When you read the Preface, consider Mary Shelley’s purpose in writing the novel. Remember that context can be historical (the Romantic movement and the French Revolution are both relevant here); social (questions surrounding the rights of men and women were important at this time); cultural (consider the importance of poetry and art as well as religion and the questioning of religion). Context can also be personal or biographical. Read and think about the story of the specific circumstances that inspired the writing of Frankenstein.

Here are some questions to help you get started with your study of Mary Shelley’s Frankenstein or, if you’re well into Module A, you could use them for revision.


Letter I

  • What is the effect of the epistolary novel?
  • Walton writes like a Romantic poet. Find at least three quotes where he describes sublime landscapes.

Letter II

  • How is the theme of isolation introduced here?
  • Walton only knows the sea through poetry and books. What is the significance of this for his character?

Extension: Read Mary Wollstonecraft’s Letters Written during a Short Residence in Sweden, Norway and Denmark. How does the language compare with Walton?

Letter III

  • How does Shelley introduce the theme of men as divine beings here?

Letter IV

  • This is our first glimpse of the creature. How is he described? How is the creature contrasted with Victor? Write a list of the adjectives/adverbs used by Walton to describe the two characters.

Chapter I

  • Personal response: compare Victor’s childhood with your own. Would you describe his as happy or tragic?

Chapter II

  • How is Victor’s dangerous ambition foreshadowed here? (Think about the confrontational/antagonistic relationship between Victor and Nature and compared with the Romantic view).
  • How is the contrast drawn between Victor and his friend Henry Clerval?(Draw a table or venn diagram to show their similarities and differences).

Chapter III

  • What is the effect of the death of Victor’s mother on
    • Victor’s ambition?
    • Elizabeth?
    • The tone of the novel?

Chapter IV

  • Explain Victor’s ambition. How might it be seen, in a Romantic or Christian sense, as “unnatural”?

Chapter V

  • Compare Victor’s reaction to his creature with Walton’s earlier description.
  • How are the themes of isolation and sickness developed here?

Extension: look up William Blake’s Songs of Innocence and Experience. List parallels with your reading of Frankenstein so far.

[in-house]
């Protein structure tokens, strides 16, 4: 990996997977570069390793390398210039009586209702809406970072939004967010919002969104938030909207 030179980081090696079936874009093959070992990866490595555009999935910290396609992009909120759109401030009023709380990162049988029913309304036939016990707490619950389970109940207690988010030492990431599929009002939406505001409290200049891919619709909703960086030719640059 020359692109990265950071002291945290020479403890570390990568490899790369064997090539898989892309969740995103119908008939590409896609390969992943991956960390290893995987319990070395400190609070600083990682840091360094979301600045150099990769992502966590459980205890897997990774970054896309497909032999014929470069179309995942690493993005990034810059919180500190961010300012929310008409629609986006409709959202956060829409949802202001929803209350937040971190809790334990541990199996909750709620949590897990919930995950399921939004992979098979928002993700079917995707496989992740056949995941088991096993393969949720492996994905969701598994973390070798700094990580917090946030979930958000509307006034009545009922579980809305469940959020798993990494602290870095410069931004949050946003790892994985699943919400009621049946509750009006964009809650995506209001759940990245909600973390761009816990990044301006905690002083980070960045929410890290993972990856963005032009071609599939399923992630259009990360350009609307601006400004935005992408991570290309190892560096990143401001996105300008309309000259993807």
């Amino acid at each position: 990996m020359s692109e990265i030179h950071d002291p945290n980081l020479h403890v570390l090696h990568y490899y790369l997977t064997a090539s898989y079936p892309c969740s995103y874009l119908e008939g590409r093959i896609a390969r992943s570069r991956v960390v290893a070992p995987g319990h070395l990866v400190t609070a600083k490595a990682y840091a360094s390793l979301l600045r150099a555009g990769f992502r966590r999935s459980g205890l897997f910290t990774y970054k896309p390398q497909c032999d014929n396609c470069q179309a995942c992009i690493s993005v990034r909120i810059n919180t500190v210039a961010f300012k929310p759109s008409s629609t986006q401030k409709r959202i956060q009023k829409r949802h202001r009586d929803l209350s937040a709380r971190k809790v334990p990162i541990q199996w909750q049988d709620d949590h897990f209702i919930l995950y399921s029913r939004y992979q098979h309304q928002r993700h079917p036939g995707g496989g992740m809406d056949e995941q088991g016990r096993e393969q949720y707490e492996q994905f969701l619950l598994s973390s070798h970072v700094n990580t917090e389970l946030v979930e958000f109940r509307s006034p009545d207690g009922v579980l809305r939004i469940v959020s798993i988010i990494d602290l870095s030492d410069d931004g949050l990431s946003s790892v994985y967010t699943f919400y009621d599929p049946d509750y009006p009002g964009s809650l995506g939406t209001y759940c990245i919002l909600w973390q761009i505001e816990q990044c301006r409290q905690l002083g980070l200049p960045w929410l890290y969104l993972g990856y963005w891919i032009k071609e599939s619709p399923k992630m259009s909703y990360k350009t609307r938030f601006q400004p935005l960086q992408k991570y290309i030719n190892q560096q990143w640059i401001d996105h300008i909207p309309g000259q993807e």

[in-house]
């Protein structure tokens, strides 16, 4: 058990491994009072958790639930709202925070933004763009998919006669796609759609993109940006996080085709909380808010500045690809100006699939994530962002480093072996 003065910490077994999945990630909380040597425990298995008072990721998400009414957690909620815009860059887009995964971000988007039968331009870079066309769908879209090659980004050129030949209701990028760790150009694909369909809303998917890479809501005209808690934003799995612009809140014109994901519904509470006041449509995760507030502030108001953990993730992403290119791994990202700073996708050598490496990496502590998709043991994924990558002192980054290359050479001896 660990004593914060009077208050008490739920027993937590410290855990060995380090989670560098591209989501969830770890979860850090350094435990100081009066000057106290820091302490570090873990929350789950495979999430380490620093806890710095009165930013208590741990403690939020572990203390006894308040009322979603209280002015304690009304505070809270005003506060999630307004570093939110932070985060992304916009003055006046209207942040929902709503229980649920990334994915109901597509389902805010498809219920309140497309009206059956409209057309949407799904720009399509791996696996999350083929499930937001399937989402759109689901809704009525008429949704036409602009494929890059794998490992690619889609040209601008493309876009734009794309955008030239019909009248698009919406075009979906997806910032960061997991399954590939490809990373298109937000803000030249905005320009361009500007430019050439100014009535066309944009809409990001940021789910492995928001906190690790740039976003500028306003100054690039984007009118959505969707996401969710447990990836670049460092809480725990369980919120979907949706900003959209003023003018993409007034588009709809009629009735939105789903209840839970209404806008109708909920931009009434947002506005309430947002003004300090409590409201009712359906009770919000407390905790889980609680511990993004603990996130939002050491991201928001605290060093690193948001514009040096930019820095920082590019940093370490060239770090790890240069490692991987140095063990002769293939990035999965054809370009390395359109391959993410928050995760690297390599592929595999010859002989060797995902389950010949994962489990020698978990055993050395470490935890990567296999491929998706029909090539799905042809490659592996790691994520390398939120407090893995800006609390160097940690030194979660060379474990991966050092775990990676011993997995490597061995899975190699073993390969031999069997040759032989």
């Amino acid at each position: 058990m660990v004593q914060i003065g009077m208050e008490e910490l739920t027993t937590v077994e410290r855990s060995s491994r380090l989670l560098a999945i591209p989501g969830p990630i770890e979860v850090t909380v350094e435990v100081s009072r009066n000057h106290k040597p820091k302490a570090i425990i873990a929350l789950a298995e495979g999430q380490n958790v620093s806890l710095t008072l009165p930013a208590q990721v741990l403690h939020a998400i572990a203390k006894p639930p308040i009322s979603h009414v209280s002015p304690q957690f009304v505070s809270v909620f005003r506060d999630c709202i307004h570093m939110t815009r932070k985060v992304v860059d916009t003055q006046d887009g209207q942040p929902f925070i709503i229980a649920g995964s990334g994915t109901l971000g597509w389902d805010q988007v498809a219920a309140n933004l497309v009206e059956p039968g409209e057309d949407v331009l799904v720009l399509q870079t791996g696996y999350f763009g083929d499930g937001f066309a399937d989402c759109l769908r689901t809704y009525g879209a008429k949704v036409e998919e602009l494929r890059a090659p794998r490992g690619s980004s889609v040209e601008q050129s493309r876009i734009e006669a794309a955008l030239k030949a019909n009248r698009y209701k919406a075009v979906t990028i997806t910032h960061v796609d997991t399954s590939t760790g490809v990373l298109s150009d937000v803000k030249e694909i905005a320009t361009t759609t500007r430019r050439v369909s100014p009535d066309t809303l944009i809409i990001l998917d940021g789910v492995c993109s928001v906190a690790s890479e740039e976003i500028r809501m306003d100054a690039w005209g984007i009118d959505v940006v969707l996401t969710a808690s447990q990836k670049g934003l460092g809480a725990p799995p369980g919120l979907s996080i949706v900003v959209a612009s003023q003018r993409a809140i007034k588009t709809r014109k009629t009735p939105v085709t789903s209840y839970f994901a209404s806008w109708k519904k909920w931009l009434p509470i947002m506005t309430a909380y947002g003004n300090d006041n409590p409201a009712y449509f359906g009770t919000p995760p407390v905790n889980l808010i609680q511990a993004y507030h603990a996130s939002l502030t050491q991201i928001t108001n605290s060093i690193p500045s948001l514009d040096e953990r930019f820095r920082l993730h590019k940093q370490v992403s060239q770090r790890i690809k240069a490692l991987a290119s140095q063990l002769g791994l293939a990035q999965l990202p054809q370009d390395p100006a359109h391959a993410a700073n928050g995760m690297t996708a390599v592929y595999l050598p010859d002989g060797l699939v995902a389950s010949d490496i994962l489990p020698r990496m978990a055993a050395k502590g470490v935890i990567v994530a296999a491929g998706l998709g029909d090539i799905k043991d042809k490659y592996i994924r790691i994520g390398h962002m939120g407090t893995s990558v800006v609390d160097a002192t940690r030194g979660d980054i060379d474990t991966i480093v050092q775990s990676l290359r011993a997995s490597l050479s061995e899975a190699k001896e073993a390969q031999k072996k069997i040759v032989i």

Chapter VI

  • What is the significance of Victor’s reconnection with Nature in this chapter?

Chapter VII & VIII

  • What responsibility does Victor bear for the deaths of William and Justine?

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The epigraph to Frankenstein reads:

Did I request thee, Maker, from my clay
To mould me Man, did I solicit thee
From darkness to promote me?”

This is Adam addressing his Creator in Book 10 of Milton’s Paradise Lost. This epic poem has been hugely influential, not just on Frankenstein or the Romantics but also on Western Christian thought.

Take a look at the powerpoint below. It is not comprehensive but it should give you some idea of the relevance of Milton’s great work to your study of both Frankenstein and Blade Runner.

Paradise Lost and the (post)Modern Prometheus

The image of Satan by Gustave Dore, like Milton’s text, emphasises the fallen angel, heroic rebel aspect of the character. His bat-like wings distinguish him from the angels of heaven but his pose is that of a victim and Dore has drawn him in the armour of a classical hero.

William Blake was one of the earliest of the Romantic Poets*. Nature was deeply spiritual to Blake and, as a child, he often saw visions, including one of a tree filled with angels. The bible, often mediated through interpretations such as Milton’s Paradise Lost and Dante’s Inferno, was important to Blake in both a literal and an interpretative way. He, like many of his time, saw the French Revolution as a sign of the end of the world, as foretold in the book of Revelation. The image of the Babylonian king, Nebuchadnezzar** turned into a beast of the field, carries the same warning as Frankenstein and Blade Runner: there are serious consequences for humans who play at being gods.